And then there’s the luggage. Bags the size of baby elephants are carried on as hand luggage. I cry inside… how come I had to check in my bag when someone with a bag twice the size breezes by? What happened to the rules? Why didn’t the people at the counter stop them? Because they are in on it too, that’s why. I tell myself that if no one obeys the rules then everything is possible and all hell will break loose. Doesn’t anyone care about the rules!? People hold their bags in their laps when they should go above. Everyone pulls out their mobiles and starts to talk on them. We are taking off and someone casually unbuckles to go to the toilet. I tell myself that maybe it’s because they’re not used to it. In a bus or a train no one has this many rules. (They do in England – buses now have seatbelts you are legally obliged to wear. Can you imagine? Be warned.) People sleep on the floor in the middle of the aisle here. No one is going to tell anyone what to do.

The coup de grace comes on landing. As soon as the plane touches down there is the sychronised click of one hundred seat belts being removed. I’m genuinely surprised it took that long. But listen people. Where do you think a seatbelt is more likely to help you? When the plane is in the air, or when it’s careening along the runway at who knows what speed and has yet to come to a halt? Think about it.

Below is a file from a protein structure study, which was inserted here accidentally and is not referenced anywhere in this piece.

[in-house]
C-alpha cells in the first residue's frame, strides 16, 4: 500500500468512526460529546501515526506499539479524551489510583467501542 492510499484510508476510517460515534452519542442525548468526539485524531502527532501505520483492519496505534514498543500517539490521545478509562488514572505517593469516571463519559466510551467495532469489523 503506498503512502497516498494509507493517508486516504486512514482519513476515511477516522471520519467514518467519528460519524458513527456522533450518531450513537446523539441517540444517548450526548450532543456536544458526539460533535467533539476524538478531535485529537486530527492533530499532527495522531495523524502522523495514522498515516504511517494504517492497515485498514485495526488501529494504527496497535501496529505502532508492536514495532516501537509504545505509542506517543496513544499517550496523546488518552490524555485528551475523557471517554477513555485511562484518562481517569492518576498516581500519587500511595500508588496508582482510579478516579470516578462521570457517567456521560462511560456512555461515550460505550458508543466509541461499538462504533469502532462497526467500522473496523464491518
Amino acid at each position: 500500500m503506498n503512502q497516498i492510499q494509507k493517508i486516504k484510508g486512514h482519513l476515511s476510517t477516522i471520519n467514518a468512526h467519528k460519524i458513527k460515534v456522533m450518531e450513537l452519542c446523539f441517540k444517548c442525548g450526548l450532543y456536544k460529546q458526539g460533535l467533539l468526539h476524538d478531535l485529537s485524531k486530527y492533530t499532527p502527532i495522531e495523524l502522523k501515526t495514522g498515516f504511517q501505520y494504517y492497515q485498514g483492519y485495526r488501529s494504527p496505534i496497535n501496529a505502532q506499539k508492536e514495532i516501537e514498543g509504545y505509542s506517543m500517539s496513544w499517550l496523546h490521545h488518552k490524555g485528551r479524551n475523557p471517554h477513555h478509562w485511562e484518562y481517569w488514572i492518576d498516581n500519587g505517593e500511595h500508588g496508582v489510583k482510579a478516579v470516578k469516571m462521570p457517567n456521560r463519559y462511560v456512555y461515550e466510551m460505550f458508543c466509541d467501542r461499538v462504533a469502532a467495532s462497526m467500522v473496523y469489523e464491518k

When there’s some slight change in the engine noise which maybe signifies some kind of impending halt, a man jumps up from his seat to open the overhead locker and grab his bag. It will still be five minutes before he can go anywhere. I watch him in slow motion. For some reason, his features are now permanently etched in my mind, his bouffant hair and slick moustache, his cheap shirt that was maybe very expensive. What I remember most is the look in his eyes. He furtively glanced around to check the coast was clear. Then suddenly, determined… he was going to do it, he was clear in his mind, he knew why he had stood up. He was going to be the first on the plane to retrieve his luggage! He had succeeded! VICTORY! And as soon as this look came about his face (and everyone else had time to register it) almost every other passenger on the plane jumped up too, and scrambled for their luggage, and the whole place fell apart. On any other country’s airline there would be one or two people trying this on (probably Indians) and they would be shot down by the stewards and every other passenger (probably English) would smile a quiet and smug smile and nod their heads gently in approval… “quite right”. But here the stewards do nothing. What can they do in the face of the mob and their demand for complete freedom? I slap my forehead in astonishment. It’ s like there’ s some in-built, hardwired and highly refined sense of absolute and pointless disobedience in every Indian’s brain. Yes, no people love freedom more than the Indians.

Illustration: Venki

Motherland is a bi-monthly magazine with a focus on contemporary and emerging Indian cultures.